Stories like this remind me of just how vacuous the “existential” criticisms of public sector, unionized teachers are. This woman clearly cares about her work and is not “doing the minimum” to get by. Her union membership nor her public employment have disincentivized her from seeking solutions and trying to get her kids to succeed. And like virtually any employee in any profession whatsoever, she knows she’s not perfect, and is not suggesting she shouldn’t be evaluated or held accountable.
Quite the contrary. She simply wants her evaluation to reflect the full spectrum of work that she actually does, and for those evaluations to not arbitrarily determine her worth by methodologies that blur the lines for administrative convenience. And in a school district where violence is as widespread as it is in Los Angeles, keeping kids safe and motivated to keep coming back, much less excelling, strikes me as a demonstration of competency, and not the other way around.
I want to show you all something:
Do you see what that is? That is a data retrieval device which police use to extract all the data off your phone. Every e-mail. Every text message. Every app you’ve ever downloaded. Every preference checked. Every picture stored. Every video file, potentially extending back for years, depending on the user, the phone, and the nature of their cell phone service.
I just want you to appreciate what the California Appeals Court said in this decision: that picture above? The police can do that without securing a search warrant. And the Supreme Court’s 4th Amendment jurisprudence is so atrocious right now that even if the police admit they screwed up, the evidence can still be admitted.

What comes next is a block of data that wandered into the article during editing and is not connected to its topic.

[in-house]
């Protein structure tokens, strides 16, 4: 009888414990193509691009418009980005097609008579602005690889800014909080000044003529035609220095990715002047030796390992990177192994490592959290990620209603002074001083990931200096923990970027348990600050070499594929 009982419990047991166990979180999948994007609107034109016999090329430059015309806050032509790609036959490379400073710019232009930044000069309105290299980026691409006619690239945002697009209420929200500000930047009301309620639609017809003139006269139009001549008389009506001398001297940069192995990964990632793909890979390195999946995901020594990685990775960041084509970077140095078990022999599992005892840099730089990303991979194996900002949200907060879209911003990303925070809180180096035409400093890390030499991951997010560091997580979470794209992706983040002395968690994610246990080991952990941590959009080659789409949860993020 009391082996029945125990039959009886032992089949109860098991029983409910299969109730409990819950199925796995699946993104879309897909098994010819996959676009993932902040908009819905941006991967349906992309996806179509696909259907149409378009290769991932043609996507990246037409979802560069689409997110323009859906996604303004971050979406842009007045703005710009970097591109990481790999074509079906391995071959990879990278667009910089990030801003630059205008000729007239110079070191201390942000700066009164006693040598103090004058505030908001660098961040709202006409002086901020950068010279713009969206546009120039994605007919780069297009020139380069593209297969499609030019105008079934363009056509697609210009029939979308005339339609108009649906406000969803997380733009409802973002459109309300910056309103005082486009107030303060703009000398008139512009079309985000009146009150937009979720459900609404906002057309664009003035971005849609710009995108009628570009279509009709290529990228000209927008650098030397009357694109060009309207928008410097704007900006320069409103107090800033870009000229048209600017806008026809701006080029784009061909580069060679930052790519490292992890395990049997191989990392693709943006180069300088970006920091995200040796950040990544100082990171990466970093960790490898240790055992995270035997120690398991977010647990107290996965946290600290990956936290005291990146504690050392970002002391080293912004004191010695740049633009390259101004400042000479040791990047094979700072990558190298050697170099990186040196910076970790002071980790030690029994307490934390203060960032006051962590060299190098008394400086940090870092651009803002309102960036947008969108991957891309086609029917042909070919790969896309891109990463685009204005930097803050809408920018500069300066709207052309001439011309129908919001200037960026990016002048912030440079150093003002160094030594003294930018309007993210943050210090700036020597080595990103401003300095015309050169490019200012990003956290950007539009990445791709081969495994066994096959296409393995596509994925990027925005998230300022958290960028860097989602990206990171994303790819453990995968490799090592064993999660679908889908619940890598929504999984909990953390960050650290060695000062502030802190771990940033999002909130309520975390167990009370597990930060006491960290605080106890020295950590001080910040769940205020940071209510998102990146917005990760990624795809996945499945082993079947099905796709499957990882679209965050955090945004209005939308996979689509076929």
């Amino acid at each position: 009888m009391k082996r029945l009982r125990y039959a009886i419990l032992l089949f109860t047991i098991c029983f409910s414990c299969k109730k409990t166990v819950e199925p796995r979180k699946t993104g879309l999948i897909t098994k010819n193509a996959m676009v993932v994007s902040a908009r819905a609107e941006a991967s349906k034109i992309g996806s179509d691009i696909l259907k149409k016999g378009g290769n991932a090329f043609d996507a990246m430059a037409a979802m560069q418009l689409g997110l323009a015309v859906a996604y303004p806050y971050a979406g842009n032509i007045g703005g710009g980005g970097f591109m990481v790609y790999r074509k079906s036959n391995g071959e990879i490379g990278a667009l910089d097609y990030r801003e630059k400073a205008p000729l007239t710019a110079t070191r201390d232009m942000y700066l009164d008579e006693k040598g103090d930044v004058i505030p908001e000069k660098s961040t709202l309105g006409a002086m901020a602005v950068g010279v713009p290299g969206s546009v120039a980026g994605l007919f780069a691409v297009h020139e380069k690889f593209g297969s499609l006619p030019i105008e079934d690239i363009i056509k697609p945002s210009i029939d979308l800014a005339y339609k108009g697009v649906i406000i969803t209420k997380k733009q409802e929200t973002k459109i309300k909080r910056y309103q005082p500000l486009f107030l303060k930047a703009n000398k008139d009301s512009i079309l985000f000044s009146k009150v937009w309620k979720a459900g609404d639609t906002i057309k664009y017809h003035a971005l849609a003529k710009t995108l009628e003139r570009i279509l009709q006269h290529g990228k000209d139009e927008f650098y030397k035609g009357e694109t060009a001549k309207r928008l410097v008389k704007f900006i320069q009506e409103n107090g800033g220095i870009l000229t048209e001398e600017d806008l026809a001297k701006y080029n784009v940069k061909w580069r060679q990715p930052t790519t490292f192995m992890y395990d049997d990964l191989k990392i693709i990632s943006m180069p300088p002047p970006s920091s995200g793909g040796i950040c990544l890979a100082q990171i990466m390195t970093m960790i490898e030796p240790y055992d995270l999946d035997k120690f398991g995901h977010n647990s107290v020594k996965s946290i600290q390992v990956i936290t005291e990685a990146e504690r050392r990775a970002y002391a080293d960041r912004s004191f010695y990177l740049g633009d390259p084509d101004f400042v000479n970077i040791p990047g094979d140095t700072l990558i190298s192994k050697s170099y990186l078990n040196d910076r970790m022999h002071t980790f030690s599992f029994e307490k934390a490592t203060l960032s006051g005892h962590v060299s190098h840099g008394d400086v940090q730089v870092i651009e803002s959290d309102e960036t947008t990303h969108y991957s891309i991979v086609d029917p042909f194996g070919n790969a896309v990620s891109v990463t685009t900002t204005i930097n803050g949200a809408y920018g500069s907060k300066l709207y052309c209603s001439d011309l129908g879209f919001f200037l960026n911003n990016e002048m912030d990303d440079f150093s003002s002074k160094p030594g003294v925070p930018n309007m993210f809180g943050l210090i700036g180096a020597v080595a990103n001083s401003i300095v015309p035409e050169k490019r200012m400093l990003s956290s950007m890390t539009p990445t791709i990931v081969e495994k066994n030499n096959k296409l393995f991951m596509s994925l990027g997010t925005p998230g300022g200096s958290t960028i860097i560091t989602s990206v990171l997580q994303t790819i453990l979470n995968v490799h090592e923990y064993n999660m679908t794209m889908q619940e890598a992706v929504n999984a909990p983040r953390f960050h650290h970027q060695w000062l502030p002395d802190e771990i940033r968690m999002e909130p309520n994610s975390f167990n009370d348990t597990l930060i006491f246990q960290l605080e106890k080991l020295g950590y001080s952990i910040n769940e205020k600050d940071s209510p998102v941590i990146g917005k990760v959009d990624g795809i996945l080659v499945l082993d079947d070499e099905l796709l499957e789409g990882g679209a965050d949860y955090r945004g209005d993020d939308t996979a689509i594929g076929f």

I suspect that many people from older generations (i.e. those likely to be judges) don’t fully comprehend how much personal, private information can be accessed via your cellphone these days. It’s virtually the equivalent of having a living transcript of every personal letter you’ve ever written and every brief phone call you’ve ever made (often the form of a text message that might’ve taken place by voice 10-20 years ago). In other words, these are records of things that no sane individual would keep in their car. This is precisely the type of private information that the 4th Amendment is supposed to protect private citizens from being delivered to government without a warrant signed by a magistrate pursuant to a sworn affidavit from police which particularly describes the place to be searched, and the thing being searched for.
In some sense, the CA court of appeals’ hands may have been tied by the Supreme Court’s 4th Amendment jurisprudence; so I understand why they may have felt compelled to rule in this fashion. But I feel that the analogy to private papers here is an important one. Cell phones didn’t exist when the 4th Amendment was written. It is precisely the job of the Courts to interpret the Constitution in light of social, cultural, and technological changes that the Founding Fathers could not possibly have accounted for. Even with the Supreme Court’s awful 4th Amendment jurisprudence, I believe that there was room for the CA court of appeals to rule this search unconstitutional. The sort of information accessible on a cell phone is exactly the sort of intimate, private information that police should not be able to get without a warrant.